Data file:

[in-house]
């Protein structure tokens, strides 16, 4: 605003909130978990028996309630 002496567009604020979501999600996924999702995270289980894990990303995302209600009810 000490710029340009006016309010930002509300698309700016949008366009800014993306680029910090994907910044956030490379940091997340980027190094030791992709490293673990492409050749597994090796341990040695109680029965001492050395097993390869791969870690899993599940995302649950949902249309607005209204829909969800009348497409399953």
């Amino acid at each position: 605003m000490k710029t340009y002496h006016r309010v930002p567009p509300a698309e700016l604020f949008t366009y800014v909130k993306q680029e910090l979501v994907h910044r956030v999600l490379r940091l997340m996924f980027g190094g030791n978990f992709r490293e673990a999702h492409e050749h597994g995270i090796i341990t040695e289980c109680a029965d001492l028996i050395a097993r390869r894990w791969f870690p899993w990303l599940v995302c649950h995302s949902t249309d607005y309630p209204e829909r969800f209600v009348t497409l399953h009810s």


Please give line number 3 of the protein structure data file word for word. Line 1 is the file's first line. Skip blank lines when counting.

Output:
């Amino acid at each position: 605003m000490k710029t340009y002496h006016r309010v930002p567009p509300a698309e700016l604020f949008t366009y800014v909130k993306q680029e910090l979501v994907h910044r956030v999600l490379r940091l997340m996924f980027g190094g030791n978990f992709r490293e673990a999702h492409e050749h597994g995270i090796i341990t040695e289980c109680a029965d001492l028996i050395a097993r390869r894990w791969f870690p899993w990303l599940v995302c649950h995302s949902t249309d607005y309630p209204e829909r969800f209600v009348t497409l399953h009810s």